Published on August 18, 2013
Ava Gallant, 4, of Lark Harbour tries her hand at the spin the wheel game during Come Home Year children’s activities at the Benoit’s Cove playground on Saturday, Aug. 17, 2013.
Published on August 18, 2013
Alphonsus Compagnon, left and his sisters Sandra Park, Delores Roy, Geraldine Whitely and Arlene Carmody travelled from all across the country to visit with their mom Isabel Compagnon and attend the Come Home Year festivities in Humber Arm South.
Families enjoy spending time together during Humber Arm South festival
BENOIT’S COVE — For Arlene Carmody coming home means getting to spend time with family and friends.
The Barrie, Ont. woman spent the past week enjoying the Come Home Year Festivities in the Town of Humber Arm South.
The south shore Bay of Islands town is made up of the communities of Halfway Point, Benoit’s Cove, John’s Beach and Frenchmen’s Cove.
Carmody, nee Compagnon, grew up in Benoit’s Cove and left home when she was 19.
“Same as every other child that leaves home I bee-bopped a little bit,” said Carmody with a laugh. That bee bopping took her to Ontario and Nova Scotia and back to Newfoundland before she found her footing in Barrie, Ont. where she’s lived for 25 years.
But even though she’s made a home elsewhere, Carmody, 57, still makes trips back to Benoit’s Cove. It was during a visit in spring 2012 the decision was made to make the trip again this year for Come Home Year.
Carmody is one of Isabel and Valmour Compagnon’s 15 children. Mr. Compagnon died last March.
Her brother William lives in Deer Lake and her sister Geraldine Whitely just moved back to Benoit’s Cove from Burlington, Ont. Other than that everyone else is away, so this year, she said, the oldest children came home to visit with their mother, who still lives in Benoit’s Cove, and take in the festivities.
Delores Roy also of Barrie; Sandra Park of Winnipeg, Valerie Lambert of St. John’s and Alphonsus of Grand Prairie all made the trip. Joining Alphonsus were his wife Karen and their children, Shaelyn, Cody and Ryan.
'It's always interesting'
It’s the first time in a while so many of them have been together and with a slight hint of humour in her voice Carmody said like any family gathering “it’s always interesting.”
Between the siblings, their families and some other relatives the house was quite full at times. William, his wife Tina and daughter Lily came down from Deer Lake, Valerie’s husband Sherwin also came along, as did Geraldine’s husband David and then there was Aunt Rowena Gardiner from Baddeck, N.S. and cousin Joyce McCurdy from Peterbourgh, Ont.
“Oh my goodness we haven’t stopped,” she said. She said the family took in events every day and night. Of all that she has done during the week, Carmody said three things in particular stood out for her with the first being the resettlement re-enactment last Sunday.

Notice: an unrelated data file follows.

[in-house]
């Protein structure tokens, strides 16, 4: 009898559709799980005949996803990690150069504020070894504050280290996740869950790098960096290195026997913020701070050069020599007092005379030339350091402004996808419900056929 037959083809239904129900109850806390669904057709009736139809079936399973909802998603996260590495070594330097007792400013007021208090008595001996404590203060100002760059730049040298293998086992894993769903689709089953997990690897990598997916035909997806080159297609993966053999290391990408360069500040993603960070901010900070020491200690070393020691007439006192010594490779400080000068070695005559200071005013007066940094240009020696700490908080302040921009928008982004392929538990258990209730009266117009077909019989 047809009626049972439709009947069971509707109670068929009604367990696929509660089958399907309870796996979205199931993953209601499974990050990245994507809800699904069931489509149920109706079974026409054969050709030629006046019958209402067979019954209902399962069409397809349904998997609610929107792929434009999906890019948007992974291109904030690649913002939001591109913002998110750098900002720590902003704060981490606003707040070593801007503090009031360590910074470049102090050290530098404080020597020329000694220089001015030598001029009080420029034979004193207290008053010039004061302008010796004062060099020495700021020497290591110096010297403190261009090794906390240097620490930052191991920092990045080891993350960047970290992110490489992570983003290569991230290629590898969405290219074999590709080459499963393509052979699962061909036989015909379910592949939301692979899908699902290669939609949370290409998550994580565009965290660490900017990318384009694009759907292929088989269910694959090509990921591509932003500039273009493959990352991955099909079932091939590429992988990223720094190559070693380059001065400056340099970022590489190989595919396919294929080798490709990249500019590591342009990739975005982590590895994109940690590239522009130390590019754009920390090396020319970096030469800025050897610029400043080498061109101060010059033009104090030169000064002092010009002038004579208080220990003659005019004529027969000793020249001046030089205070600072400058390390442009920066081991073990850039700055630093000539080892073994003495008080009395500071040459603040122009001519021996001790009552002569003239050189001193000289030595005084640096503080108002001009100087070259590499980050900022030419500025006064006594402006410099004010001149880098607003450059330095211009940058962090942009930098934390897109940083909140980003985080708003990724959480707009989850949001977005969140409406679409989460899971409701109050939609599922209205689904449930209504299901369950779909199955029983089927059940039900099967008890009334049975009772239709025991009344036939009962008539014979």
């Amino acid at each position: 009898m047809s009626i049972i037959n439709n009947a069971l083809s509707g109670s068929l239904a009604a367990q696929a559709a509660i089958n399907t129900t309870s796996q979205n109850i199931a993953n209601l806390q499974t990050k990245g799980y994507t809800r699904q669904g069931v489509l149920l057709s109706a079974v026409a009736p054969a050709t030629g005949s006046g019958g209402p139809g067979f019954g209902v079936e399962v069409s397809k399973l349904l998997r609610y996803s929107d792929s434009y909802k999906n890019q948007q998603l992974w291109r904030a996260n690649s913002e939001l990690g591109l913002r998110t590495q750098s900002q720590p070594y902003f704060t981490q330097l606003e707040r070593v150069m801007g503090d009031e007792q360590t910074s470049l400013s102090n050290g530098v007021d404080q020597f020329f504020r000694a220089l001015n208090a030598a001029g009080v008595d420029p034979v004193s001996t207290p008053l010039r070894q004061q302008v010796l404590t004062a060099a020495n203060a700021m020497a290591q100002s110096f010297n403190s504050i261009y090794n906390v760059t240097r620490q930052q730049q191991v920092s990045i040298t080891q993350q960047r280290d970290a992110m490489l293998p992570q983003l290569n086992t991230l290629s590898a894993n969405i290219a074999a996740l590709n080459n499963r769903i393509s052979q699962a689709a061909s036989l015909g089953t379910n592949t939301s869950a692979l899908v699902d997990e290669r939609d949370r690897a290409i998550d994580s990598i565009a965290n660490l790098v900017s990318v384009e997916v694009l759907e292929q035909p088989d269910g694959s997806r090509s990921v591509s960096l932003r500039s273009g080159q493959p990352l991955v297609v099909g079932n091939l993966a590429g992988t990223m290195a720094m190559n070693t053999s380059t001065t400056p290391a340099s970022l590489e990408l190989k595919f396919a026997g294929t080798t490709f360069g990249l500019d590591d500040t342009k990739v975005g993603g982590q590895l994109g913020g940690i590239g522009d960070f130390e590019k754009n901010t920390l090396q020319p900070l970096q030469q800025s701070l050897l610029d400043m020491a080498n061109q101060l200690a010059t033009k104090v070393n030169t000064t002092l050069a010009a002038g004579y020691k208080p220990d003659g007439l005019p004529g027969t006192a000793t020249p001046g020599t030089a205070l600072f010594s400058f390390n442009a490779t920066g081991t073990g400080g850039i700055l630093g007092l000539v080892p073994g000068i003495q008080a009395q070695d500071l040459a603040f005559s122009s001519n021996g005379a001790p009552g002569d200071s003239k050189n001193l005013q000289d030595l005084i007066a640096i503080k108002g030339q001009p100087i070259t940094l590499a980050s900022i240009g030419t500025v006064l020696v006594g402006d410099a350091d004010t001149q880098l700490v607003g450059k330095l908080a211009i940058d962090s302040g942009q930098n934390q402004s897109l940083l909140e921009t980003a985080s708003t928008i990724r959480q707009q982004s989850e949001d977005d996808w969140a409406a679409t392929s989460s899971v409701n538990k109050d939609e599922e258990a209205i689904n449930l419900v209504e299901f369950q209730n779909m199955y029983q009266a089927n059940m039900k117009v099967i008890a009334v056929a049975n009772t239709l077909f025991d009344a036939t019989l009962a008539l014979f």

“It really touched home, because you always wonder about your history and how they did it, so that was awesome,” she said.
She also said the family opted to make its own trip to Wood’s Island and the 16 who went on Tuesday had a fantastic day. And finally the midwife play was also a well enjoyed event.
Meanwhile, Sarah Hiscock comes home from Fort MacMurray every summer to visit with her family in Frenchman’s Cove, but this year the visit was extra special.
“Everyone is home this time, that’s the difference. So when everyone comes home the same time you actually get time to spend time with everybody together.”
She said there’s been lots of family get togethers and pot luck suppers including one at her grandmother’s old home in Frenchman’s Cove. She figures there were about 50 members of the MacDonald family present for that one.
Hiscock’s husband Lamont, daughter Anna and mother Sandra Hunt also made the trip from Fort MacMurray with her.
“We’ve taken in every day,” she said of all the events, adding they were all excellent. “I can’t believe they pulled it off so well. The amount of work that went into this, it’s amazing to watch.”
Besides spending time with family and friends, Hiscock said the highlight of Come Home Year for her was attending the Dr. Hook concert on Wednesday.
The 10-day festivities wrapped up Sunday with a breakfast, music, skits, a closing ceremony and fireworks.
My Home (Newfoundland)
There is no better place,to bring a smile to my face.
No where else I’d rather be.
Then with the memories it keeps giving me.
My Home, My Island.
It seems to gently take my hand,
And lead me down the roads of my past.
Slowly I stroll now,
No longer the need to move fast.
With every step I wear a smile.
As my thoughts flow back with every passing mile.
A poem by former Benoit’s Cove resident Sandy (Compagnon) Park who now resides in Winnipeg. Park wrote the poem while home to take part in the Town of Humber Arm South’s Come Home Year festivities.